How taking a pause can spark joy in your practiceby
Life as a practice owner is busy. The last 18 months have only added to the day-to-day stress. That’s why it’s important to pause every now and again and reflect. Lucy Cohen explains the life-changing magic of capturing moments of joy.
As I write this it’s 8:30 am and I’m on both the 8:22 to London Paddington and my third coffee. And I am full of joy (and caffeine).
I’m en route to the Accounting Excellence Awards and I’m unbelievably excited about seeing people in real life again, as well as meeting people who I have only ever known in 2D on my screen, for the first time.
This little fizz of excitement in my belly got me thinking about how, as practice owners, it’s only too easy to forget to take a breath and feel the joy. Especially over the last couple of years, where many of us have been frenetically busy and feeling like we’re fighting fires rather than making tangible progress.
Even if you’ve had an arguably terrible year (raises hand), I bet that there have been moments of genius, or joy, or hilarity that you may not have been present enough to tap into. I’ve certainly realised that I haven’t made the space in my brain to properly appreciate the little moments of joy that make this bizarre life worth the effort.
So, here are the little things I’ve taken the time to absorb as things that, in the words of Marie Kondo, bring me joy - and why they do.
Younger me hated being alone. I felt that if I hadn’t seen another person in a day then that day was a waste of time. I think it boils down to having not been entirely comfortable with myself - having my worth validated by an interaction with another human was very important to me back then.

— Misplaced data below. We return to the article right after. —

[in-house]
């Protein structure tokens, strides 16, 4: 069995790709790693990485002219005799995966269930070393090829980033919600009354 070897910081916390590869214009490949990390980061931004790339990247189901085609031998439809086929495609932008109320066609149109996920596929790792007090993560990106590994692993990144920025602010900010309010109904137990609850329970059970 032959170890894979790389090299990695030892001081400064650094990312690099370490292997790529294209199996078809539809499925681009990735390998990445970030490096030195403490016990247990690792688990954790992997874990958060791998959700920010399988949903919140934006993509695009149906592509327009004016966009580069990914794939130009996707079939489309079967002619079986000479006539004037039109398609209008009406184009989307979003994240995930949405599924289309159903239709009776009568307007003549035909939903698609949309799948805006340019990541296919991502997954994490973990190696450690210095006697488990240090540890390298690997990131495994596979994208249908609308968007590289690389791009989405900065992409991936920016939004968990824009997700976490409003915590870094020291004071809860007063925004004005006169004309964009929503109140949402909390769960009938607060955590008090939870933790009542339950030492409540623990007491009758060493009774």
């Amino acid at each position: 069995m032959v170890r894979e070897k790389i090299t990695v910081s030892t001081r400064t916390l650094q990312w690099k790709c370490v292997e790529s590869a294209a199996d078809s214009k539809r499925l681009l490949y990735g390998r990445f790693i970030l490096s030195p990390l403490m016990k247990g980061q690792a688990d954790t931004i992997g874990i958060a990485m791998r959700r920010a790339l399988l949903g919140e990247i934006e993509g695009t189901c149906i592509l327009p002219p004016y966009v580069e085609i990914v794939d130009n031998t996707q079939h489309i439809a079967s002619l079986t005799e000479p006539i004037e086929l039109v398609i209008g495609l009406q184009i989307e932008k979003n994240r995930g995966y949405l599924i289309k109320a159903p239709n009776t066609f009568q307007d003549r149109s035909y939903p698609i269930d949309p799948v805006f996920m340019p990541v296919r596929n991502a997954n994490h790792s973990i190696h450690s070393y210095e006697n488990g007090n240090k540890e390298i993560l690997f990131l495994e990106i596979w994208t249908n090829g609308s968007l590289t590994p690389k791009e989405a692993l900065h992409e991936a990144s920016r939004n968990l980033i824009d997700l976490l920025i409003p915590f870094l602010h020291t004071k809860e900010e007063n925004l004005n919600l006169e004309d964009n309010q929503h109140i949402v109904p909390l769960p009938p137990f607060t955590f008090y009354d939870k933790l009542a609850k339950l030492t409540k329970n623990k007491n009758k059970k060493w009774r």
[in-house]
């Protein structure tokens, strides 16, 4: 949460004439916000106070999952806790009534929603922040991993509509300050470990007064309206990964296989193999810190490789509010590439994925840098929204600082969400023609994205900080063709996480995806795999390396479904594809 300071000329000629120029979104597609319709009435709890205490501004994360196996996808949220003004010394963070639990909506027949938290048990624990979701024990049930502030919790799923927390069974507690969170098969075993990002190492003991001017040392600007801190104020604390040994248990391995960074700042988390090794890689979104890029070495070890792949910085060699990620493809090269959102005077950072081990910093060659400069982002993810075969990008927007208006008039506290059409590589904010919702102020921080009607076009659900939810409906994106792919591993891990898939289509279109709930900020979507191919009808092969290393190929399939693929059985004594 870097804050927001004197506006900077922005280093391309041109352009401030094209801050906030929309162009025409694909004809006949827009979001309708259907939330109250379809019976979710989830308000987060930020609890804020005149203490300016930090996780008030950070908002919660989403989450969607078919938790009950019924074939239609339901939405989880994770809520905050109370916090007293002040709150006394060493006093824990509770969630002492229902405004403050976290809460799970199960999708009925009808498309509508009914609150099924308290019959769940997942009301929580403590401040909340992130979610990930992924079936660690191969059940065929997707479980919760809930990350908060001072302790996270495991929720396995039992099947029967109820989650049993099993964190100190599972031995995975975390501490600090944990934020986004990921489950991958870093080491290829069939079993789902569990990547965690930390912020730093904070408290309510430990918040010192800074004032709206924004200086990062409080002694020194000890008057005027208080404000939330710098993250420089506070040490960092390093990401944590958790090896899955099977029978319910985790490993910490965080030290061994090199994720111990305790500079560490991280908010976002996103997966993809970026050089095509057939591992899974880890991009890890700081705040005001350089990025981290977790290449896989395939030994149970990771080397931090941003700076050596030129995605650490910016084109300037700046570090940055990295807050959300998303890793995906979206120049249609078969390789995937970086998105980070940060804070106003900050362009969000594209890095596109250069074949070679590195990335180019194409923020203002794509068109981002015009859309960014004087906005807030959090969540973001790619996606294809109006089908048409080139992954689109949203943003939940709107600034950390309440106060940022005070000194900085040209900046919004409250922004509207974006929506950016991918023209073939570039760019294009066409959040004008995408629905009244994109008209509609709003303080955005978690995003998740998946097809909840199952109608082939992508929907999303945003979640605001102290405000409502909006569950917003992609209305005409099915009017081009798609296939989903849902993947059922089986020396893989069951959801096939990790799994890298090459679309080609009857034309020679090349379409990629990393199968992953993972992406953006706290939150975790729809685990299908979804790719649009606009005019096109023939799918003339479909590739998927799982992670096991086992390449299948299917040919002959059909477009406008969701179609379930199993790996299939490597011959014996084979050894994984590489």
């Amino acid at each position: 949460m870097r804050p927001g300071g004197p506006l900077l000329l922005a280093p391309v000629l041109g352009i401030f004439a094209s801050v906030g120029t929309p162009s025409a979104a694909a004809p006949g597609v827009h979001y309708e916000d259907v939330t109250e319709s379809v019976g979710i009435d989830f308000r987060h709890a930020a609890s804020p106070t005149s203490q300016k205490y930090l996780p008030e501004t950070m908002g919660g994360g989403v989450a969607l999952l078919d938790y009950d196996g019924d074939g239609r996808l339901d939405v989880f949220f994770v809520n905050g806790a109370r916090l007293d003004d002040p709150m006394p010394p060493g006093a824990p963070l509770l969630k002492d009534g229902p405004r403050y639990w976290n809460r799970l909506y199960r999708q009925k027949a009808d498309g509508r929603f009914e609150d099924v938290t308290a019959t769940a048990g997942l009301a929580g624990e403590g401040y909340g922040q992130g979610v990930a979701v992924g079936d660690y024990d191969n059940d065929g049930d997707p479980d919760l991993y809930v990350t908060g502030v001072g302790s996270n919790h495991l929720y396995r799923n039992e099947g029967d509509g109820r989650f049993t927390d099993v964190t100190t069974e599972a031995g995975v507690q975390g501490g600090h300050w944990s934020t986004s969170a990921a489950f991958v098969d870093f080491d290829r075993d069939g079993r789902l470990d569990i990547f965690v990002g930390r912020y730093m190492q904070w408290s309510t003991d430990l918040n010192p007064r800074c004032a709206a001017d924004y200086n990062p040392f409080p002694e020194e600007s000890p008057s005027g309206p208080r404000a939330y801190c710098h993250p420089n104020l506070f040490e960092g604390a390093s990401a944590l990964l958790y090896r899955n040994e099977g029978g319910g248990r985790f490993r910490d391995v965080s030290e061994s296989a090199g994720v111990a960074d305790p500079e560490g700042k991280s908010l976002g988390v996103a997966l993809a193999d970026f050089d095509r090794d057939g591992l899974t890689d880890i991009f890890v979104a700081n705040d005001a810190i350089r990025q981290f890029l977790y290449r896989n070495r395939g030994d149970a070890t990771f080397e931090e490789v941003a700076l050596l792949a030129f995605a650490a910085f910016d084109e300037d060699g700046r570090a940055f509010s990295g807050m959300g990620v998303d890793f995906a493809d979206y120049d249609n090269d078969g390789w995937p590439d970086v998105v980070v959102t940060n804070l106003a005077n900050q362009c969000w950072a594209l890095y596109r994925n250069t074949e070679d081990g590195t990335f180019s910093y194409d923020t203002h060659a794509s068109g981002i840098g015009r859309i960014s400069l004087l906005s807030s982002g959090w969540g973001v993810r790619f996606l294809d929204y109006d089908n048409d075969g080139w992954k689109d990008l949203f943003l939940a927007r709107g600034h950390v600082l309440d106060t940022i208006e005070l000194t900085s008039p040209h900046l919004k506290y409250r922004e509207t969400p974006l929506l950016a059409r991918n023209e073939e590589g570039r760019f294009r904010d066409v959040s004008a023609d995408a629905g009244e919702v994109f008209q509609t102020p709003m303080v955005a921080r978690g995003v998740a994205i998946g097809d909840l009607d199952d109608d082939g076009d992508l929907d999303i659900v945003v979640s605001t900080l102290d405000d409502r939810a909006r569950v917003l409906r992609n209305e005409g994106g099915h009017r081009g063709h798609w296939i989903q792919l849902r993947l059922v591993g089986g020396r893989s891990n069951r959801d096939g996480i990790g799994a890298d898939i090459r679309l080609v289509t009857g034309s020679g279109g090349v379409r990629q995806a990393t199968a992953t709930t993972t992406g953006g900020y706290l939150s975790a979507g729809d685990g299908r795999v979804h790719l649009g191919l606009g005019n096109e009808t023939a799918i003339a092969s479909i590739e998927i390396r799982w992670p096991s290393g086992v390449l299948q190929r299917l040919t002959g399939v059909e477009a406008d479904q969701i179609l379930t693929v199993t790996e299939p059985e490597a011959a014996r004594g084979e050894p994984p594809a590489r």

When I started Mazuma and needed to travel I still hated doing it alone. Famously, I have the world’s worst sense of direction and I found navigating the world as a solo young woman overwhelming and scary.
Now though, it’s something I cherish. The feeling of setting up camp on the train and getting my laptop out still makes me smile (look everyone, I’m a real grown-up!). Checking into a hotel alone makes me feel empowered. Eating dinner at a restaurant or enjoying a solo glass of red wine makes me feel sophisticated and in control.
Lucy Cohen will be speaking at AccountingWEB Live Expo on 1-2 December. Register now to attend her sessions.
I can’t quite identify when my shift in perception of these activities changed, but I think it’s probably around the time that I felt the business had started to have a really strong brand identity. The business, just like me, had grown up.
So now, whenever I do these activities I take a moment to pause and think about how far I have come - both personally and in terms of the business. I no longer see myself as a scrappy 23-year-old scraping by to make ends meet. I’ve grown into my identity as a leader and adult and these little moments make me feel proud of that.
Chairing a meeting
In my life before Mazuma in my early 20s, attending meetings was such a novel thing. The thrill of the meeting rooms, the little cups of slightly burned coffee, the rustle of packets of biscuits - I loved it.